Brooklyn Boro

Come see a 9/11 heroic fireboat with cool camo while you can

August 9, 2018 By Scott Enman Brooklyn Daily Eagle
It’s the final weekend to take a ride in Brooklyn on the John J. Harvey, a historic fireboat painted in a radiant "dazzle camouflage" by New York City-based artist Tauba Auerbach. Image by Nicholas Knight, courtesy Public Art Fund, NY

All aboard!

It’s the final weekend to take a ride in Brooklyn on the John J. Harvey, a historic fireboat painted in a radiant “dazzle camouflage” by New York City-based artist Tauba Auerbach.

Seasoned sailors and landlubbers alike are welcome to board the eccentric vessel from Brooklyn Bridge Park’s Pier 6 on Saturday and Sunday.

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The floating sculpture, dubbed “Flow Separation,” will leave Brooklyn for Hudson River Park’s Pier 25 at 3 p.m. on Sunday after its final two trips.

British painter Norman Wilkinson created the “dazzle camouflage” design during World War I to deter U-boats. The bizarre pattern made it difficult for Germans using attack periscopes to detect the exact distance, direction and speed of their targets.

When America eventually joined the war effort, U.S. boats were painted in a similar fashion at the Brooklyn Navy Yard.

“[Flow Separation] has really captured people’s imaginations,” Public Art Fund adjunct curator Emma Enderby told the Brooklyn Eagle. “It’s an incredible work of art. Everything is meticulously hand-painted.”

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“One of the aspects of the original dazzle technique that Auerbach liked, was [that] it was a camouflage, but it wasn’t hiding,” she added. “It was more about confusing and outsmarting than it was about hiding. She wanted to use the original colors of the fireboat to pay homage to its history.”

Although the John J. Harvey was decommissioned in the 1990s, the boat was brought back into service during 9/11, when the vessel pumped water for 80 hours and rescued people from the wreckage.

Each trip varies slightly, but passengers will be taken along the Brooklyn waterfront, around the Statue of Liberty and near Lower Manhattan. Visitors will also be treated to a water gun show.

“Sometimes I think we forget that we’re completely surrounded by water,” Enderby said. “The history of the Hudson River and the East River, they’re important to making New York what New York is.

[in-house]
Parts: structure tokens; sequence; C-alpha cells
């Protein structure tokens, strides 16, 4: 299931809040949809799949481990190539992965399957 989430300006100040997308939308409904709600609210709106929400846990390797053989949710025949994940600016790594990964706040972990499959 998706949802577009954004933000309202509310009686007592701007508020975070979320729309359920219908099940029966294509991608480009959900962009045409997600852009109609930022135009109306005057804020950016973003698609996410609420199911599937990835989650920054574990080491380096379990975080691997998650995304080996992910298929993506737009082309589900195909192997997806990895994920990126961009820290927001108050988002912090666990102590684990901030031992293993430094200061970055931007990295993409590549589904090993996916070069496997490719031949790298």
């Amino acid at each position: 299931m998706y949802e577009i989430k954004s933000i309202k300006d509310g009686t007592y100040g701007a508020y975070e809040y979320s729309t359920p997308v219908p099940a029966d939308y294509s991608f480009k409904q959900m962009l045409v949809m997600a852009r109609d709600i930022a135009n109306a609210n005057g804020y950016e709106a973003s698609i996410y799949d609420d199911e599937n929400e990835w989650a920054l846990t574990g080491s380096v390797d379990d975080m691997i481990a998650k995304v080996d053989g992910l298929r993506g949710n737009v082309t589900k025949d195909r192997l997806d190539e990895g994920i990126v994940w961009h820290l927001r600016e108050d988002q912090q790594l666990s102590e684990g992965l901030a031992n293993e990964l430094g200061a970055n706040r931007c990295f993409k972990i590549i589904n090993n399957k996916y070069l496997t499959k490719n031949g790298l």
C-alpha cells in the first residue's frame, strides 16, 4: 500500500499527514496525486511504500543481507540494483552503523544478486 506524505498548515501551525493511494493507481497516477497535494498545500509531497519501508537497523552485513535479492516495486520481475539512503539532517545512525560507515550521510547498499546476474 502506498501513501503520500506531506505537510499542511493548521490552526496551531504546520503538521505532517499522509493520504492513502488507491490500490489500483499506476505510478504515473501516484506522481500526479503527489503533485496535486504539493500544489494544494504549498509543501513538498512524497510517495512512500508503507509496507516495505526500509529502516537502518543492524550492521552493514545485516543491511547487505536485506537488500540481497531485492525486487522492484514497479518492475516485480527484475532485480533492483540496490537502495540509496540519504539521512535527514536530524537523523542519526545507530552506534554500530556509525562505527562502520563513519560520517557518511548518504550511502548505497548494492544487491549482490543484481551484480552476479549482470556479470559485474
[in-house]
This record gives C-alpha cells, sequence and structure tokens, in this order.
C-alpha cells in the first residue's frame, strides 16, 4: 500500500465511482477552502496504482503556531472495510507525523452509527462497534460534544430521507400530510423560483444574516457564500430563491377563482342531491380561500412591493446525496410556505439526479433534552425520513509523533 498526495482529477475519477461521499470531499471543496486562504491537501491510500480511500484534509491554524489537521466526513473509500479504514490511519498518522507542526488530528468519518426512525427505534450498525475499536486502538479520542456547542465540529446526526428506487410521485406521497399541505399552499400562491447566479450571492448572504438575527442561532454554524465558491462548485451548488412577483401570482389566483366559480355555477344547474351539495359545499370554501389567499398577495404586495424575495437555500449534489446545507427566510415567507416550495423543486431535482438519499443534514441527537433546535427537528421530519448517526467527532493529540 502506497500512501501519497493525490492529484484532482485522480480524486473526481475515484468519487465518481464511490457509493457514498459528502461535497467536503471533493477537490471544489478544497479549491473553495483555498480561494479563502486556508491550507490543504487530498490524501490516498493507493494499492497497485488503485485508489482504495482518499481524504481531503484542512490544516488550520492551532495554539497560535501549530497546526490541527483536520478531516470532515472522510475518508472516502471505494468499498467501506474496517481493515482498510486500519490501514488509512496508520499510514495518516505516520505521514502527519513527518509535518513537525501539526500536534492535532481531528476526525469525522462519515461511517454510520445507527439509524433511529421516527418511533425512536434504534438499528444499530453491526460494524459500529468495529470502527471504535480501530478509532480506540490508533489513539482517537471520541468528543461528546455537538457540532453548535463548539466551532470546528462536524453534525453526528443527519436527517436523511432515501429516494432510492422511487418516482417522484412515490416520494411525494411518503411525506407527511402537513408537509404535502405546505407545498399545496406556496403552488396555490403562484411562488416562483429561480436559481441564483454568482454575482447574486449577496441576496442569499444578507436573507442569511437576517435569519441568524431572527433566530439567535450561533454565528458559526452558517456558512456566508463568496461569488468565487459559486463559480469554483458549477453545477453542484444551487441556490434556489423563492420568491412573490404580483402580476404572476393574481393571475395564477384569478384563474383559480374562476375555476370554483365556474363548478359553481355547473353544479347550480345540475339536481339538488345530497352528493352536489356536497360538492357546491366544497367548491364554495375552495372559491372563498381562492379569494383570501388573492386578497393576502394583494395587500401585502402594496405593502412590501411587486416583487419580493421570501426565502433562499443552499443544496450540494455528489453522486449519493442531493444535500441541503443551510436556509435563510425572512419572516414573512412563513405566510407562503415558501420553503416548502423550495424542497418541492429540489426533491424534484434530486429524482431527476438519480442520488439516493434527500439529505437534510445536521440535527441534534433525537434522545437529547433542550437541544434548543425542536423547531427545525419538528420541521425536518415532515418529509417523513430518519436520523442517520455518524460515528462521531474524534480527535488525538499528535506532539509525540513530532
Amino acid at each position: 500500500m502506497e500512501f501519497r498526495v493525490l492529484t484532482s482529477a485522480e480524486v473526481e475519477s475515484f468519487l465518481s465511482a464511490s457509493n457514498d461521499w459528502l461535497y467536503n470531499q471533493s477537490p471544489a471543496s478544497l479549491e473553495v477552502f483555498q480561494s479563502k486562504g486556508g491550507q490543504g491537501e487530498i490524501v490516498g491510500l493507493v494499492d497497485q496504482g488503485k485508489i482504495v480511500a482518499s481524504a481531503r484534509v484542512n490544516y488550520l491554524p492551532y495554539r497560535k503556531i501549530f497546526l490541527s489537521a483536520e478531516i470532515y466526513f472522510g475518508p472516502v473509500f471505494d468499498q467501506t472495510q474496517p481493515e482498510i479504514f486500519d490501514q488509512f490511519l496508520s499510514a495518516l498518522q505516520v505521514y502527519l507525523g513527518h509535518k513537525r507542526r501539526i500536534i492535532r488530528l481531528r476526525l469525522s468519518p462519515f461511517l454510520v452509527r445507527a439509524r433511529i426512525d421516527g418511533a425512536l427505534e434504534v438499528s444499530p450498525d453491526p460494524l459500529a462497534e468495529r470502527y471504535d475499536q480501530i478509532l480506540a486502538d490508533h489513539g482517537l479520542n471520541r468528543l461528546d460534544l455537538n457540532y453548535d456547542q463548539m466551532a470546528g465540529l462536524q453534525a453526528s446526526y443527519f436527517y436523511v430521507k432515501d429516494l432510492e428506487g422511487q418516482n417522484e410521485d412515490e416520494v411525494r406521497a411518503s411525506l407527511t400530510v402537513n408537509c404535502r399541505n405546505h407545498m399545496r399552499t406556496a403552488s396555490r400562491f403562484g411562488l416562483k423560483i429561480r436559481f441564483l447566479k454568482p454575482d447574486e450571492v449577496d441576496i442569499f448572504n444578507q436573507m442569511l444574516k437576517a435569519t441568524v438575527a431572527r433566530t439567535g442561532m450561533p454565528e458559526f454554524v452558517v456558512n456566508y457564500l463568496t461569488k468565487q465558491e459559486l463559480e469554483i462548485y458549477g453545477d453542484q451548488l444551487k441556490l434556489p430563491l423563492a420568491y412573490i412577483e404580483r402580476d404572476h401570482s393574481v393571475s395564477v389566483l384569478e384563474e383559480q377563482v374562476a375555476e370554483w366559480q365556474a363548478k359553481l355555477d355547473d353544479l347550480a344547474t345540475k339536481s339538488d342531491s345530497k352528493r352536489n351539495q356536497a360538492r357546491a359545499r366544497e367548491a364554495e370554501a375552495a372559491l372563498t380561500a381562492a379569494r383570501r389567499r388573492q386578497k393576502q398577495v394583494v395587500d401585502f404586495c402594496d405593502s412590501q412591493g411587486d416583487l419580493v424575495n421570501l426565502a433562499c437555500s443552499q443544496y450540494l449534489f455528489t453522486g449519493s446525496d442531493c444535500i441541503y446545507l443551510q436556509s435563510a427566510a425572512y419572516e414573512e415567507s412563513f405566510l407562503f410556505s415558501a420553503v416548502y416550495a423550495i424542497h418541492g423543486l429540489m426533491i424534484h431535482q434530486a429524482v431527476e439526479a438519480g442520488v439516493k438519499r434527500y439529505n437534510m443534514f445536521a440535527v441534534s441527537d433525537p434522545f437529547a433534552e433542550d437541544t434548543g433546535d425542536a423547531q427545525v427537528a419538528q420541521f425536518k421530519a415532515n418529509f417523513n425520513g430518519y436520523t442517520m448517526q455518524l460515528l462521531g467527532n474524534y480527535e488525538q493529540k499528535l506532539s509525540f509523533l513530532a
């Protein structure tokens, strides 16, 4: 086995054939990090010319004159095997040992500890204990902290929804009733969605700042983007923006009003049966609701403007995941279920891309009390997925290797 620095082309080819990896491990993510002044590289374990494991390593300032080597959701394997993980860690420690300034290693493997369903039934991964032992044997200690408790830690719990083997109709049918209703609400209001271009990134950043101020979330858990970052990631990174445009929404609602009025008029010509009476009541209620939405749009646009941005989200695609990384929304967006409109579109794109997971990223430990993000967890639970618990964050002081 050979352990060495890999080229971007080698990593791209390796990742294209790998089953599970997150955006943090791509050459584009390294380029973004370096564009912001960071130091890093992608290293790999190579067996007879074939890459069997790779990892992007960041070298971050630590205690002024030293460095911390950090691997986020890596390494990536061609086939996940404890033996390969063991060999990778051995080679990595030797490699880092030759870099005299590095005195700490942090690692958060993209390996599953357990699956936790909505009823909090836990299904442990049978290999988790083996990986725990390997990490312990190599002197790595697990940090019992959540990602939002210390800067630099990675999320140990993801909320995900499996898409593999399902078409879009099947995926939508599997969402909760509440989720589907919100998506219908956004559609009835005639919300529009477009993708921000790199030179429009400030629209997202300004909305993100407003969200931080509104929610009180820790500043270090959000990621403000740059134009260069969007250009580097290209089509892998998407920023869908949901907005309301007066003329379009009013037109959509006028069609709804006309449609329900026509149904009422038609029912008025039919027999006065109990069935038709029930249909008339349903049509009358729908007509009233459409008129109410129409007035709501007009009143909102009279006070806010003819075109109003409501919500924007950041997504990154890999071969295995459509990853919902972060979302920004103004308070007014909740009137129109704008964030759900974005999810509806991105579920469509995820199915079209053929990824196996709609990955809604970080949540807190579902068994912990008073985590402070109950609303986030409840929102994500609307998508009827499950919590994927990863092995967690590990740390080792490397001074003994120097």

“It wouldn’t be the city without it being in these bodies of water so connecting people back to that, taking them out on the water, having the captain speak about the history of the fireboat, it’s important.”

The John J. Harvey was decommissioned in the 90s, but the boat was brought back into service during 9/11 when the vessel pumped water for 80 hours and rescued people from the base of the World Trade Center. Image: Nicholas Knight, courtesy Public Art Fund

The piece is co-commissioned by Public Art Fund and London-based arts program 14-18 NOW.

Public Art Fund has a history of bringing vibrant contemporary art to New York City through its free exhibitions. The nonprofit organization installs artwork that not only complements the surrounding urban environment, but ones that whimsically play with it too.

The group commissioned several prominent pieces in Brooklyn Bridge Park, including Erwin Wurm’s “Hot Dog Bus,” a modified, vintage Volkswagen Microbus that was transformed into a bloated and bizarre hot dog stand and is on display through Aug. 26.

Last May, the company brought Anish Kapoor’s “Descension” to Pier 1, a 26-foot-wide endless whirlpool.

The fund also brought Martin Creed’s “Understanding,” a 25-foot-tall, rotating neon sculpture to Pier 6 in May 2016.

A year earlier, the organization installed Jeppe Hein’s “Please Touch The Art,” a series of interactive sculptures, mirrors and fountains.

 

On Saturday, there are two trips at 4:30 p.m. and 6 p.m. on the John J. Harvey. On Sunday, there are two trips at noon and 1:30 p.m.

Free tickets for the trips are sold out, but standby passengers are encouraged. Standby visitors will be taken on a first come first served basis. The boat is anchored at Pier 6 and can be viewed from the shore at all other times.

Follow reporter Scott Enman on Twitter.

 

 


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